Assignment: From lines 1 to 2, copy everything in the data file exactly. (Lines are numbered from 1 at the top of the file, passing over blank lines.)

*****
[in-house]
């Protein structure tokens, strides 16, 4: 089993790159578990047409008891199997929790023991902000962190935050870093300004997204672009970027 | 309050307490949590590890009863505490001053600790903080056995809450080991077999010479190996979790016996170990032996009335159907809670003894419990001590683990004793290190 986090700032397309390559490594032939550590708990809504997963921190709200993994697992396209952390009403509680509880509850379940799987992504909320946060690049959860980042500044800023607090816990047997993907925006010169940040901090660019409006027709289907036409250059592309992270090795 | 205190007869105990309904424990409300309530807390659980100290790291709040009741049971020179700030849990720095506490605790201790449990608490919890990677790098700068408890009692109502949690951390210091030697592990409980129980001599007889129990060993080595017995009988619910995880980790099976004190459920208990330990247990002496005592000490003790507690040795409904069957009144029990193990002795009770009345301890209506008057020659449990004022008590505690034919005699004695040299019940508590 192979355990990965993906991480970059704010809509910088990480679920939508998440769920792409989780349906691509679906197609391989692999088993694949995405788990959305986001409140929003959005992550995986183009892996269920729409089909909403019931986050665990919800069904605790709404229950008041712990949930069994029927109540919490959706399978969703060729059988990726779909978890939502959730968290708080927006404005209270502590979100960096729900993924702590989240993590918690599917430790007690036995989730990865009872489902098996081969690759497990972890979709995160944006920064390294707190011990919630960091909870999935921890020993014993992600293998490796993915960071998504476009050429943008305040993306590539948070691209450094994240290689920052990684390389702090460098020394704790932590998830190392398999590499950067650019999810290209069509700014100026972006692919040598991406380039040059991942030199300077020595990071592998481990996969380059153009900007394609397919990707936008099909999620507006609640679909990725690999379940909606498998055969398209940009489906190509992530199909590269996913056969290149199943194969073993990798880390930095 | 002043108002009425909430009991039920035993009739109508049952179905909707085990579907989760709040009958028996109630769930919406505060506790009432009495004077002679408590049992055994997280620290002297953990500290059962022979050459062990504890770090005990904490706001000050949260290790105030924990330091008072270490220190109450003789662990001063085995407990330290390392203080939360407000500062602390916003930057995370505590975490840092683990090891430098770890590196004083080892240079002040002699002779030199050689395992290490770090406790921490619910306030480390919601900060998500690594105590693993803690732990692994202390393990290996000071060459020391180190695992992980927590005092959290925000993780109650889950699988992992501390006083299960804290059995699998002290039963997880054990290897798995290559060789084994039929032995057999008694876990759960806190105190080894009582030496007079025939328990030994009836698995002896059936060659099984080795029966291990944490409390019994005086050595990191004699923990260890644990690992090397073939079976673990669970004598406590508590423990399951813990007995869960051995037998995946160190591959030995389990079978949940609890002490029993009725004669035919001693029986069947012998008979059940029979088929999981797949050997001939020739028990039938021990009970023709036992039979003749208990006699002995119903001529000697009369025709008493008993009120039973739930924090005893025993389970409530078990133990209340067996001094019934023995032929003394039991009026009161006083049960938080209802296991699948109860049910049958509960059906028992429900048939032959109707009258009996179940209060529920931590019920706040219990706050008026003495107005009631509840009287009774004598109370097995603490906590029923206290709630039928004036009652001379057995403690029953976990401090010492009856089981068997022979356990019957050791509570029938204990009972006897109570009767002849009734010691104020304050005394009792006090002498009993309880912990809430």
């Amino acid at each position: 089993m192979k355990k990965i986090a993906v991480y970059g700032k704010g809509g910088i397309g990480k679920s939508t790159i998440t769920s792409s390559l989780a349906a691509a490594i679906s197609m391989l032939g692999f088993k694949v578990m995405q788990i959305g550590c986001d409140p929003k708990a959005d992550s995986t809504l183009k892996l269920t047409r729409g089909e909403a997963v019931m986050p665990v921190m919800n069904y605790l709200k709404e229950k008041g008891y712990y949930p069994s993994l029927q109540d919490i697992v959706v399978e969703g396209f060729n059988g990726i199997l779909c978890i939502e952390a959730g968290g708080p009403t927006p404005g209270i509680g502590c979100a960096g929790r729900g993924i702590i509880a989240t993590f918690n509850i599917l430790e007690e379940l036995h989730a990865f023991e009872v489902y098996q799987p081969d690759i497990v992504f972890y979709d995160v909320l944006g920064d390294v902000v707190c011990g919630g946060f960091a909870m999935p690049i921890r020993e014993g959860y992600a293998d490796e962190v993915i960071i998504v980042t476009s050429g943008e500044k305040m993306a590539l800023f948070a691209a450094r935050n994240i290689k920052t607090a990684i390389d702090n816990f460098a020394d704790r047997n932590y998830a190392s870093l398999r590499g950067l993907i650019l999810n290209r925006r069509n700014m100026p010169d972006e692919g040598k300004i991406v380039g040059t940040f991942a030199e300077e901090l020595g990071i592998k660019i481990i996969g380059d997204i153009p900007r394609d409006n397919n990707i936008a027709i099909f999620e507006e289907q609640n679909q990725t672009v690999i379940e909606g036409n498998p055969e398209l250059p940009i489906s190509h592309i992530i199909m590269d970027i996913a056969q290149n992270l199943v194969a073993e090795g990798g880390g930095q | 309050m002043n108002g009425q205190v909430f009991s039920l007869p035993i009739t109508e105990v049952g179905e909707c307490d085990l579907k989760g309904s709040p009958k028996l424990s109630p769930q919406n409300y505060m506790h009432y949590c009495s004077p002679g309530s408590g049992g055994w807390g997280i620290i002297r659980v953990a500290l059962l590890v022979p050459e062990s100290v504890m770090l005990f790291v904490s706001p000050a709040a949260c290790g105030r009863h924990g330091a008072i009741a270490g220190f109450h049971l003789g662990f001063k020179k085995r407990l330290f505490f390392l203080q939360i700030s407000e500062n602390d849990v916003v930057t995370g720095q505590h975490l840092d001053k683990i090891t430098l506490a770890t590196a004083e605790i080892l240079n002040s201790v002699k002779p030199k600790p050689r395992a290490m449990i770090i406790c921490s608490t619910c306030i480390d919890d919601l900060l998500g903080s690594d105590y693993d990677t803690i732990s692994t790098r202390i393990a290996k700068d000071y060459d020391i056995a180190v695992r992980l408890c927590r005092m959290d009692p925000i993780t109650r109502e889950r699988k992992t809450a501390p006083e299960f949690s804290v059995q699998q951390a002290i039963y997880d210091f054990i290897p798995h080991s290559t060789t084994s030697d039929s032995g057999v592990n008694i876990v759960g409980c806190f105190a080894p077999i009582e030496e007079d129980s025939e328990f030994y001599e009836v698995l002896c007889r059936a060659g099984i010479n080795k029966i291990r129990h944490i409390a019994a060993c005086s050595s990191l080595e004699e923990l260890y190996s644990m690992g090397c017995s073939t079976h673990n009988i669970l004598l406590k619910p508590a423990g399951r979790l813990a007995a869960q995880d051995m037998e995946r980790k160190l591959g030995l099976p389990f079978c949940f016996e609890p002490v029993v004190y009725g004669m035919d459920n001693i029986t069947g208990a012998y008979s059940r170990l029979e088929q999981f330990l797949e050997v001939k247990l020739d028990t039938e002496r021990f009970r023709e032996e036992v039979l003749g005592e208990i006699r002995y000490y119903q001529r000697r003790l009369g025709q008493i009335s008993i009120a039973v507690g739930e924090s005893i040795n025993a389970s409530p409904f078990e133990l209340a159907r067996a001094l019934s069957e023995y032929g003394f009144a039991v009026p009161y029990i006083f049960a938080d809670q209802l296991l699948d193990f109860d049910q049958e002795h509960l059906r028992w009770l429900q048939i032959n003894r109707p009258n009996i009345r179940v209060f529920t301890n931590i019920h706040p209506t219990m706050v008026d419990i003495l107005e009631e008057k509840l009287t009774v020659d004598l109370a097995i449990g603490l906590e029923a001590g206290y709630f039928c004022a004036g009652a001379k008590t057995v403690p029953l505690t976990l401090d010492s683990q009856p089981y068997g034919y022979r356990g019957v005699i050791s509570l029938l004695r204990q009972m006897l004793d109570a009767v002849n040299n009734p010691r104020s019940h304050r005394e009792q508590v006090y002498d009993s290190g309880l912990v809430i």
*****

[in-house]
């Protein structure tokens, strides 16, 4: 089993790159578990047409008891199997929790023991902000962190935050870093300004997204672009970027 | 309050307490949590590890009863505490001053600790903080056995809450080991077999010479190996979790016996170990032996009335159907809670003894419990001590683990004793290190 986090700032397309390559490594032939550590708990809504997963921190709200993994697992396209952390009403509680509880509850379940799987992504909320946060690049959860980042500044800023607090816990047997993907925006010169940040901090660019409006027709289907036409250059592309992270090795 | 205190007869105990309904424990409300309530807390659980100290790291709040009741049971020179700030849990720095506490605790201790449990608490919890990677790098700068408890009692109502949690951390210091030697592990409980129980001599007889129990060993080595017995009988619910995880980790099976004190459920208990330990247990002496005592000490003790507690040795409904069957009144029990193990002795009770009345301890209506008057020659449990004022008590505690034919005699004695040299019940508590 192979355990990965993906991480970059704010809509910088990480679920939508998440769920792409989780349906691509679906197609391989692999088993694949995405788990959305986001409140929003959005992550995986183009892996269920729409089909909403019931986050665990919800069904605790709404229950008041712990949930069994029927109540919490959706399978969703060729059988990726779909978890939502959730968290708080927006404005209270502590979100960096729900993924702590989240993590918690599917430790007690036995989730990865009872489902098996081969690759497990972890979709995160944006920064390294707190011990919630960091909870999935921890020993014993992600293998490796993915960071998504476009050429943008305040993306590539948070691209450094994240290689920052990684390389702090460098020394704790932590998830190392398999590499950067650019999810290209069509700014100026972006692919040598991406380039040059991942030199300077020595990071592998481990996969380059153009900007394609397919990707936008099909999620507006609640679909990725690999379940909606498998055969398209940009489906190509992530199909590269996913056969290149199943194969073993990798880390930095 | 002043108002009425909430009991039920035993009739109508049952179905909707085990579907989760709040009958028996109630769930919406505060506790009432009495004077002679408590049992055994997280620290002297953990500290059962022979050459062990504890770090005990904490706001000050949260290790105030924990330091008072270490220190109450003789662990001063085995407990330290390392203080939360407000500062602390916003930057995370505590975490840092683990090891430098770890590196004083080892240079002040002699002779030199050689395992290490770090406790921490619910306030480390919601900060998500690594105590693993803690732990692994202390393990290996000071060459020391180190695992992980927590005092959290925000993780109650889950699988992992501390006083299960804290059995699998002290039963997880054990290897798995290559060789084994039929032995057999008694876990759960806190105190080894009582030496007079025939328990030994009836698995002896059936060659099984080795029966291990944490409390019994005086050595990191004699923990260890644990690992090397073939079976673990669970004598406590508590423990399951813990007995869960051995037998995946160190591959030995389990079978949940609890002490029993009725004669035919001693029986069947012998008979059940029979088929999981797949050997001939020739028990039938021990009970023709036992039979003749208990006699002995119903001529000697009369025709008493008993009120039973739930924090005893025993389970409530078990133990209340067996001094019934023995032929003394039991009026009161006083049960938080209802296991699948109860049910049958509960059906028992429900048939032959109707009258009996179940209060529920931590019920706040219990706050008026003495107005009631509840009287009774004598109370097995603490906590029923206290709630039928004036009652001379057995403690029953976990401090010492009856089981068997022979356990019957050791509570029938204990009972006897109570009767002849009734010691104020304050005394009792006090002498009993309880912990809430």